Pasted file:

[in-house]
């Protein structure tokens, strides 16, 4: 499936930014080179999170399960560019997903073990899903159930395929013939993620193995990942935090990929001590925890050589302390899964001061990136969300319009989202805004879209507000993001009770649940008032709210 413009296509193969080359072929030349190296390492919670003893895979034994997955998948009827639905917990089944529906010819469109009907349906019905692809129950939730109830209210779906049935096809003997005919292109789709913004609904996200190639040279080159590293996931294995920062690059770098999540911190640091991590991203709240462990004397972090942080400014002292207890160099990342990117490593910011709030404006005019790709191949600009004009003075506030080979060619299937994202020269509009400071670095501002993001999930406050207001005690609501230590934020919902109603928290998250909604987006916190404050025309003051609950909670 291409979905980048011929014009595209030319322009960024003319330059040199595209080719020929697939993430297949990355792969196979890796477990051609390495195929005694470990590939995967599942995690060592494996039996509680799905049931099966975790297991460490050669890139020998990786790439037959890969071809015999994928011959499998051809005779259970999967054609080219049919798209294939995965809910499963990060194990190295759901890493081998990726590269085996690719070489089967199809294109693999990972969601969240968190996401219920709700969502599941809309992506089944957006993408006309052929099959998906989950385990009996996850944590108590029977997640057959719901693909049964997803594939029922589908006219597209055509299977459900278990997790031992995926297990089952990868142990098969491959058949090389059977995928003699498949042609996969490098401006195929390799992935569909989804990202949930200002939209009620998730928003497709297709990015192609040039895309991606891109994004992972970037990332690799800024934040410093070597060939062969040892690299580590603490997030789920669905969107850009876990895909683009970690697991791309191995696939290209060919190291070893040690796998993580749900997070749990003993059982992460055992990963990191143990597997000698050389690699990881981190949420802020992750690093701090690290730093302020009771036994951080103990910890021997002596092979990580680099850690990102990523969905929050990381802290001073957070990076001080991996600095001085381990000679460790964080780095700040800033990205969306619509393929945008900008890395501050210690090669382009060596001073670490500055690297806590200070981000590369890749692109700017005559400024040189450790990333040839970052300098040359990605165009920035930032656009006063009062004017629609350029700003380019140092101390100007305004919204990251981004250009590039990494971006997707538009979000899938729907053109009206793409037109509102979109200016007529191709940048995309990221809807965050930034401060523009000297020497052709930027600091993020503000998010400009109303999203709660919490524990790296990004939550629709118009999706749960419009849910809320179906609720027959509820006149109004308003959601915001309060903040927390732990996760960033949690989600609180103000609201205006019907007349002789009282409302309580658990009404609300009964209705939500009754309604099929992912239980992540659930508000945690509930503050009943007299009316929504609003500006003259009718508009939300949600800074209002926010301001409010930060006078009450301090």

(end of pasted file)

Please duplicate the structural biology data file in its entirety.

[in-house]
């Protein structure tokens, strides 16, 4: 499936930014080179999170399960560019997903073990899903159930395929013939993620193995990942935090990929001590925890050589302390899964001061990136969300319009989202805004879209507000993001009770649940008032709210 413009296509193969080359072929030349190296390492919670003893895979034994997955998948009827639905917990089944529906010819469109009907349906019905692809129950939730109830209210779906049935096809003997005919292109789709913004609904996200190639040279080159590293996931294995920062690059770098999540911190640091991590991203709240462990004397972090942080400014002292207890160099990342990117490593910011709030404006005019790709191949600009004009003075506030080979060619299937994202020269509009400071670095501002993001999930406050207001005690609501230590934020919902109603928290998250909604987006916190404050025309003051609950909670 291409979905980048011929014009595209030319322009960024003319330059040199595209080719020929697939993430297949990355792969196979890796477990051609390495195929005694470990590939995967599942995690060592494996039996509680799905049931099966975790297991460490050669890139020998990786790439037959890969071809015999994928011959499998051809005779259970999967054609080219049919798209294939995965809910499963990060194990190295759901890493081998990726590269085996690719070489089967199809294109693999990972969601969240968190996401219920709700969502599941809309992506089944957006993408006309052929099959998906989950385990009996996850944590108590029977997640057959719901693909049964997803594939029922589908006219597209055509299977459900278990997790031992995926297990089952990868142990098969491959058949090389059977995928003699498949042609996969490098401006195929390799992935569909989804990202949930200002939209009620998730928003497709297709990015192609040039895309991606891109994004992972970037990332690799800024934040410093070597060939062969040892690299580590603490997030789920669905969107850009876990895909683009970690697991791309191995696939290209060919190291070893040690796998993580749900997070749990003993059982992460055992990963990191143990597997000698050389690699990881981190949420802020992750690093701090690290730093302020009771036994951080103990910890021997002596092979990580680099850690990102990523969905929050990381802290001073957070990076001080991996600095001085381990000679460790964080780095700040800033990205969306619509393929945008900008890395501050210690090669382009060596001073670490500055690297806590200070981000590369890749692109700017005559400024040189450790990333040839970052300098040359990605165009920035930032656009006063009062004017629609350029700003380019140092101390100007305004919204990251981004250009590039990494971006997707538009979000899938729907053109009206793409037109509102979109200016007529191709940048995309990221809807965050930034401060523009000297020497052709930027600091993020503000998010400009109303999203709660919490524990790296990004939550629709118009999706749960419009849910809320179906609720027959509820006149109004308003959601915001309060903040927390732990996760960033949690989600609180103000609201205006019907007349002789009282409302309580658990009404609300009964209705939500009754309604099929992912239980992540659930508000945690509930503050009943007299009316929504609003500006003259009718508009939300949600800074209002926010301001409010930060006078009450301090």